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    First of all, I really appreciate these loaner tours. It is so cool that we get to try a bunch of interesting gear in our own homes. So thank you to everyone that made this possible!

    [​IMG]


    GEAR USED

    Chain: Qobuz/FLAC --> Roon --> HQPlayer --> Yggdrasil+ OG (NOS) --> Bakoon Amp-13R
    Headphones: Utopia, RAD-0, Verite Closed, Atrium

    I only used the 13R as a headphone amp and I compared it against my daily driver amp, the ECP DSHA-3F Ravenswood (with amorphous transformers).


    BUILD & DESIGN

    I love how small this amp is. It easily fits on my desk and it doesn't get too hot, either. I also like the visual design for the most part. The strange feet are interesting and unique and I like the orange accents. The red volume knob looks and feels somewhat cheap, but otherwise it looks nice.

    I don't like the controls for this amp. Besides changing the volume, most of the functionality is on the remote control, which I don't like. I want buttons that do one thing and I want them to be on the amplifier, but maybe that's just me. The way you change gain for the headphone out is just ridiculous. You have to turn the amp off, push in the volume knob and hold it for 5 seconds, then rotate the volume knob, then push the volume knob in again, wait for the lights to turn off, and then turn the amp on again. I don't know what they were thinking.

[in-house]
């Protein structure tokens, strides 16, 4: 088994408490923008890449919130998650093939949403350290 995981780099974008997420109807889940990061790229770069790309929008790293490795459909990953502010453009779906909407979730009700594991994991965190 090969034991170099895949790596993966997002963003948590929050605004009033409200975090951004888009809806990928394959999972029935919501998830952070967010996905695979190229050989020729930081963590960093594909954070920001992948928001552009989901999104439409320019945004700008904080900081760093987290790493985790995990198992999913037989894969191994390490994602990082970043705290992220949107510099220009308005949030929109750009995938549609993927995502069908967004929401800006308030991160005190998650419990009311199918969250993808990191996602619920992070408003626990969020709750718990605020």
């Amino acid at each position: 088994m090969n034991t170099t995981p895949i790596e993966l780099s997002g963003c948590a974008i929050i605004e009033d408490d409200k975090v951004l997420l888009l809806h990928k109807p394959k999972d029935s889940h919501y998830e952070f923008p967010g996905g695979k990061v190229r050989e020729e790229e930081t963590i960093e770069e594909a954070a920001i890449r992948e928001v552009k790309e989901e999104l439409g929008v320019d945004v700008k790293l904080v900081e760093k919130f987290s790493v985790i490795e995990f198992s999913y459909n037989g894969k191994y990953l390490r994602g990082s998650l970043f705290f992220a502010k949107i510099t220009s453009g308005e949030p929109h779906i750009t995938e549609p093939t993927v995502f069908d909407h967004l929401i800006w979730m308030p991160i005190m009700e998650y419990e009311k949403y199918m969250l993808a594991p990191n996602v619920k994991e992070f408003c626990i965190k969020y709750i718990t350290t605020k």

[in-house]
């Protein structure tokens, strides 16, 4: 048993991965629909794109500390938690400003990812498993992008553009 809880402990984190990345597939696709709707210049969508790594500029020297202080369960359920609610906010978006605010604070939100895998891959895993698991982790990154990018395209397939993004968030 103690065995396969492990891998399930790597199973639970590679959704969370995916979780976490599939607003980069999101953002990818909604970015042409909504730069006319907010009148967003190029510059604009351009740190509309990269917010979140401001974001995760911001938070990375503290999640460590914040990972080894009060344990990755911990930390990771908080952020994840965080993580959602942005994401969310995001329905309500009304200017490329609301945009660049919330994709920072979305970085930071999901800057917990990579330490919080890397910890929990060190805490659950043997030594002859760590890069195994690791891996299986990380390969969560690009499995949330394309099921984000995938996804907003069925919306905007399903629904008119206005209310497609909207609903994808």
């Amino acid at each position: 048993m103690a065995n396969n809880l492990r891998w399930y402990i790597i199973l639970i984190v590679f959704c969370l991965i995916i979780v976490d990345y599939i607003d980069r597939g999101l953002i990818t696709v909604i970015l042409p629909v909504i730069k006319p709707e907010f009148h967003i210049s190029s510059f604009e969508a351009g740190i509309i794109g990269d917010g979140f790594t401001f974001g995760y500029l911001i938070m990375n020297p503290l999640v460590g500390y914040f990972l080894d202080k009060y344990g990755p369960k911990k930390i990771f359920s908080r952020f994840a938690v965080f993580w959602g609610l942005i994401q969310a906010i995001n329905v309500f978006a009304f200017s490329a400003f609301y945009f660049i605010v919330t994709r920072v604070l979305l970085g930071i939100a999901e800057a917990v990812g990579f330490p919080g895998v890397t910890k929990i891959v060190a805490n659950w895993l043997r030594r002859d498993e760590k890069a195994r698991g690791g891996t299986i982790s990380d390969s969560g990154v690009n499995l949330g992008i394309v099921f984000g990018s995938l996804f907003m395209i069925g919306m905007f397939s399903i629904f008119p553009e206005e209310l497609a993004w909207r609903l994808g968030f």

SOUND

    Speaking of changing the gain, I recommend that you try both high and low gain because they're somewhat different. On low gain, my impressions track with @StageOne's. I heard the amp as having a V-shaped signature, in which the mids were recessed and the bass was more emphasized than the treble. I thought the amp in low gain sounded warm and mostly unengaging. But there were certain songs where the extra bass emphasis was fun, especially with the RAD-0s because they extend so well in the sub bass.